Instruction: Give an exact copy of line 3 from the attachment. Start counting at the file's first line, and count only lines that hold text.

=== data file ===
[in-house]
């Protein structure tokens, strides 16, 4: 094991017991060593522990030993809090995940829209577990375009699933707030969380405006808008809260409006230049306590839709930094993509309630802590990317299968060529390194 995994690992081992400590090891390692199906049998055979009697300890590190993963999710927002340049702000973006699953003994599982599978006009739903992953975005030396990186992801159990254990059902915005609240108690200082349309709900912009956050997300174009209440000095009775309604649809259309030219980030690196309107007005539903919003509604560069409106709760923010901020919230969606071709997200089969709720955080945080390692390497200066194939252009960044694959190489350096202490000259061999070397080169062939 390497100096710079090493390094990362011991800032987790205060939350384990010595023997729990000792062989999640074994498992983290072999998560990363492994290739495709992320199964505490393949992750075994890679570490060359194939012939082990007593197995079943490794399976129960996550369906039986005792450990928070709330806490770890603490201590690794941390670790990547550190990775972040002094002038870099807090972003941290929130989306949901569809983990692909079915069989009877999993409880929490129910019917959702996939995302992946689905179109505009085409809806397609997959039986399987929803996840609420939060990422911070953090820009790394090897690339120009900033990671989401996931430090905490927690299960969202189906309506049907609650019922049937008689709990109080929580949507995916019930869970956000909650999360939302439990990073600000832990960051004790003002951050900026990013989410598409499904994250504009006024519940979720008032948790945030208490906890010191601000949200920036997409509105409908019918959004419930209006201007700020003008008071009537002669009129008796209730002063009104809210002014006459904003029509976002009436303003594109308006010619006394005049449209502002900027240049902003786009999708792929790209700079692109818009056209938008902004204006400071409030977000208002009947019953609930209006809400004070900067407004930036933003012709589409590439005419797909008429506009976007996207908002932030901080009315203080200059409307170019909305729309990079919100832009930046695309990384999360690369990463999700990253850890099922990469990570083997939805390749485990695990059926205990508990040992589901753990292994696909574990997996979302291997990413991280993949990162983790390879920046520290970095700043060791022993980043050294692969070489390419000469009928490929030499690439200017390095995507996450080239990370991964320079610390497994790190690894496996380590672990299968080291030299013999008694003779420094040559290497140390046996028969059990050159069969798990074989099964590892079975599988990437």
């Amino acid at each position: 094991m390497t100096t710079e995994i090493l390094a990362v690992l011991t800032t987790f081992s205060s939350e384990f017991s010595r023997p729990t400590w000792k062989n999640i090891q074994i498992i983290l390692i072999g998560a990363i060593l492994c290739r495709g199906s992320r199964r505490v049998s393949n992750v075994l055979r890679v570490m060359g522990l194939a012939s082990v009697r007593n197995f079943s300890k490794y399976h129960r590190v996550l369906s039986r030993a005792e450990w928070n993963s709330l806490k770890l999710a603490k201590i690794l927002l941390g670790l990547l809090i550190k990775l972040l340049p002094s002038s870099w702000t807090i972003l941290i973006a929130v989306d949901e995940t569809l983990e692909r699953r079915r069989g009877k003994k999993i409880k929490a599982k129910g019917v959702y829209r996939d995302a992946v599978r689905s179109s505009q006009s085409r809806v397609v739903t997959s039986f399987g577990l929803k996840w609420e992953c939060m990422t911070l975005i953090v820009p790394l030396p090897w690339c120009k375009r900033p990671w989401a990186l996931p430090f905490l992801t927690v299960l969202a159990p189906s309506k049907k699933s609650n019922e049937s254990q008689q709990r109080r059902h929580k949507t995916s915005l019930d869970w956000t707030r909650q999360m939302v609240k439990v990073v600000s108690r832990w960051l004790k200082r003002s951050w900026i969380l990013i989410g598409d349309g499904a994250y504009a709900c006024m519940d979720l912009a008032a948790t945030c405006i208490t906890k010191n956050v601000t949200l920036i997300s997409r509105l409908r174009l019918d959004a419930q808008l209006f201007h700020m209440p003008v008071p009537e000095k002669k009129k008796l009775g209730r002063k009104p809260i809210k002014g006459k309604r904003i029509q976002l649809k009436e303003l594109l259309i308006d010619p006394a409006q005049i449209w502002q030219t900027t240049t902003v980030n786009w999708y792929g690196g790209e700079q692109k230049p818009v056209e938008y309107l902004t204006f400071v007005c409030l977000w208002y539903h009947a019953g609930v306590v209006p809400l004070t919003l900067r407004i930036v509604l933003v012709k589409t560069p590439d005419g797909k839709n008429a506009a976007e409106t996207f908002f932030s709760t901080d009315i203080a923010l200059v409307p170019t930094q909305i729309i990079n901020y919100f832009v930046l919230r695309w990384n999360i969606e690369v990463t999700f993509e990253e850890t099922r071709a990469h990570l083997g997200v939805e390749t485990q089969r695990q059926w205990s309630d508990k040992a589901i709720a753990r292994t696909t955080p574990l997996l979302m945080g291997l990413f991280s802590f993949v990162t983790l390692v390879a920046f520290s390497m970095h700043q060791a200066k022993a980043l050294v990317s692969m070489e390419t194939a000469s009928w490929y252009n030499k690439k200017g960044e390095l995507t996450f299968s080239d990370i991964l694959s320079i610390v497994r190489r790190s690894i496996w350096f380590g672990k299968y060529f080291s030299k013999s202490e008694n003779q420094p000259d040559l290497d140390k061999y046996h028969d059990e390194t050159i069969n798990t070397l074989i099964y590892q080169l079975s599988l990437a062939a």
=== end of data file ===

């Amino acid at each position: 094991m390497t100096t710079e995994i090493l390094a990362v690992l011991t800032t987790f081992s205060s939350e384990f017991s010595r023997p729990t400590w000792k062989n999640i090891q074994i498992i983290l390692i072999g998560a990363i060593l492994c290739r495709g199906s992320r199964r505490v049998s393949n992750v075994l055979r890679v570490m060359g522990l194939a012939s082990v009697r007593n197995f079943s300890k490794y399976h129960r590190v996550l369906s039986r030993a005792e450990w928070n993963s709330l806490k770890l999710a603490k201590i690794l927002l941390g670790l990547l809090i550190k990775l972040l340049p002094s002038s870099w702000t807090i972003l941290i973006a929130v989306d949901e995940t569809l983990e692909r699953r079915r069989g009877k003994k999993i409880k929490a599982k129910g019917v959702y829209r996939d995302a992946v599978r689905s179109s505009q006009s085409r809806v397609v739903t997959s039986f399987g577990l929803k996840w609420e992953c939060m990422t911070l975005i953090v820009p790394l030396p090897w690339c120009k375009r900033p990671w989401a990186l996931p430090f905490l992801t927690v299960l969202a159990p189906s309506k049907k699933s609650n019922e049937s254990q008689q709990r109080r059902h929580k949507t995916s915005l019930d869970w956000t707030r909650q999360m939302v609240k439990v990073v600000s108690r832990w960051l004790k200082r003002s951050w900026i969380l990013i989410g598409d349309g499904a994250y504009a709900c006024m519940d979720l912009a008032a948790t945030c405006i208490t906890k010191n956050v601000t949200l920036i997300s997409r509105l409908r174009l019918d959004a419930q808008l209006f201007h700020m209440p003008v008071p009537e000095k002669k009129k008796l009775g209730r002063k009104p809260i809210k002014g006459k309604r904003i029509q976002l649809k009436e303003l594109l259309i308006d010619p006394a409006q005049i449209w502002q030219t900027t240049t902003v980030n786009w999708y792929g690196g790209e700079q692109k230049p818009v056209e938008y309107l902004t204006f400071v007005c409030l977000w208002y539903h009947a019953g609930v306590v209006p809400l004070t919003l900067r407004i930036v509604l933003v012709k589409t560069p590439d005419g797909k839709n008429a506009a976007e409106t996207f908002f932030s709760t901080d009315i203080a923010l200059v409307p170019t930094q909305i729309i990079n901020y919100f832009v930046l919230r695309w990384n999360i969606e690369v990463t999700f993509e990253e850890t099922r071709a990469h990570l083997g997200v939805e390749t485990q089969r695990q059926w205990s309630d508990k040992a589901i709720a753990r292994t696909t955080p574990l997996l979302m945080g291997l990413f991280s802590f993949v990162t983790l390692v390879a920046f520290s390497m970095h700043q060791a200066k022993a980043l050294v990317s692969m070489e390419t194939a000469s009928w490929y252009n030499k690439k200017g960044e390095l995507t996450f299968s080239d990370i991964l694959s320079i610390v497994r190489r790190s690894i496996w350096f380590g672990k299968y060529f080291s030299k013999s202490e008694n003779q420094p000259d040559l290497d140390k061999y046996h028969d059990e390194t050159i069969n798990t070397l074989i099964y590892q080169l079975s599988l990437a062939a």